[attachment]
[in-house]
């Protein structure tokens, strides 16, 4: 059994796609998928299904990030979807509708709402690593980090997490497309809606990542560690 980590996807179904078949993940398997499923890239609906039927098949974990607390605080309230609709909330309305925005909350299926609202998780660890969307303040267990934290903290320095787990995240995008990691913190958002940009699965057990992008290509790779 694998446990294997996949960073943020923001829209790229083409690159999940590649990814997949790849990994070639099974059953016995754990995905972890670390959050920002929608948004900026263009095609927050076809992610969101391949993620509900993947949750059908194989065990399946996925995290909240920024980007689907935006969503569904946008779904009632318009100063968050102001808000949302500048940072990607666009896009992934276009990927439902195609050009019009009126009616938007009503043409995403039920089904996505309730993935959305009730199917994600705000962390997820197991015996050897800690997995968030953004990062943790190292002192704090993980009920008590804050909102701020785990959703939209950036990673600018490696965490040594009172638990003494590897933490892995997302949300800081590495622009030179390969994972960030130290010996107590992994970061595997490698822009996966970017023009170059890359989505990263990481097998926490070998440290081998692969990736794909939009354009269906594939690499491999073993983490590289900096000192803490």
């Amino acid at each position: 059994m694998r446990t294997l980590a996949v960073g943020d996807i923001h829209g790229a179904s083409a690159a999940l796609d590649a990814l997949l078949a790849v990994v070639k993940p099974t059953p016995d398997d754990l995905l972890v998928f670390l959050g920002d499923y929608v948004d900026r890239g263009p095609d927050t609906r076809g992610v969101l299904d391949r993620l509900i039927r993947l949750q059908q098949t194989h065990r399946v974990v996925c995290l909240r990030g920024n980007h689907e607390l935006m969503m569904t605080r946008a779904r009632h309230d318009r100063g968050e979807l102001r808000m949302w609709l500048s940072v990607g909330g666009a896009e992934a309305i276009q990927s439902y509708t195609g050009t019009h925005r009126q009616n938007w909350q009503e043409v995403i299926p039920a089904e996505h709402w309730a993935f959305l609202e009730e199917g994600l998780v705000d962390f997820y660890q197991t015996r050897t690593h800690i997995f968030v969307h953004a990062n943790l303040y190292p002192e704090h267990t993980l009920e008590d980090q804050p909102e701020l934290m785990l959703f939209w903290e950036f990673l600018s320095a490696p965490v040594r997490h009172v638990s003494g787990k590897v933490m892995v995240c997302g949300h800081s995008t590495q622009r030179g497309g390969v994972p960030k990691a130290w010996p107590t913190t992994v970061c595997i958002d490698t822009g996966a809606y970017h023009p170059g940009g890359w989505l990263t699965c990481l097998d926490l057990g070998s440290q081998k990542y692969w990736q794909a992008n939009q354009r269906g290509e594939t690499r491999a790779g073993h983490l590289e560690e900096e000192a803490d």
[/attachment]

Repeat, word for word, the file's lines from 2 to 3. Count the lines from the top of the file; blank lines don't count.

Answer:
């Protein structure tokens, strides 16, 4: 059994796609998928299904990030979807509708709402690593980090997490497309809606990542560690 980590996807179904078949993940398997499923890239609906039927098949974990607390605080309230609709909330309305925005909350299926609202998780660890969307303040267990934290903290320095787990995240995008990691913190958002940009699965057990992008290509790779 694998446990294997996949960073943020923001829209790229083409690159999940590649990814997949790849990994070639099974059953016995754990995905972890670390959050920002929608948004900026263009095609927050076809992610969101391949993620509900993947949750059908194989065990399946996925995290909240920024980007689907935006969503569904946008779904009632318009100063968050102001808000949302500048940072990607666009896009992934276009990927439902195609050009019009009126009616938007009503043409995403039920089904996505309730993935959305009730199917994600705000962390997820197991015996050897800690997995968030953004990062943790190292002192704090993980009920008590804050909102701020785990959703939209950036990673600018490696965490040594009172638990003494590897933490892995997302949300800081590495622009030179390969994972960030130290010996107590992994970061595997490698822009996966970017023009170059890359989505990263990481097998926490070998440290081998692969990736794909939009354009269906594939690499491999073993983490590289900096000192803490």
């Amino acid at each position: 059994m694998r446990t294997l980590a996949v960073g943020d996807i923001h829209g790229a179904s083409a690159a999940l796609d590649a990814l997949l078949a790849v990994v070639k993940p099974t059953p016995d398997d754990l995905l972890v998928f670390l959050g920002d499923y929608v948004d900026r890239g263009p095609d927050t609906r076809g992610v969101l299904d391949r993620l509900i039927r993947l949750q059908q098949t194989h065990r399946v974990v996925c995290l909240r990030g920024n980007h689907e607390l935006m969503m569904t605080r946008a779904r009632h309230d318009r100063g968050e979807l102001r808000m949302w609709l500048s940072v990607g909330g666009a896009e992934a309305i276009q990927s439902y509708t195609g050009t019009h925005r009126q009616n938007w909350q009503e043409v995403i299926p039920a089904e996505h709402w309730a993935f959305l609202e009730e199917g994600l998780v705000d962390f997820y660890q197991t015996r050897t690593h800690i997995f968030v969307h953004a990062n943790l303040y190292p002192e704090h267990t993980l009920e008590d980090q804050p909102e701020l934290m785990l959703f939209w903290e950036f990673l600018s320095a490696p965490v040594r997490h009172v638990s003494g787990k590897v933490m892995v995240c997302g949300h800081s995008t590495q622009r030179g497309g390969v994972p960030k990691a130290w010996p107590t913190t992994v970061c595997i958002d490698t822009g996966a809606y970017h023009p170059g940009g890359w989505l990263t699965c990481l097998d926490l057990g070998s440290q081998k990542y692969w990736q794909a992008n939009q354009r269906g290509e594939t690499r491999a790779g073993h983490l590289e560690e900096e000192a803490d």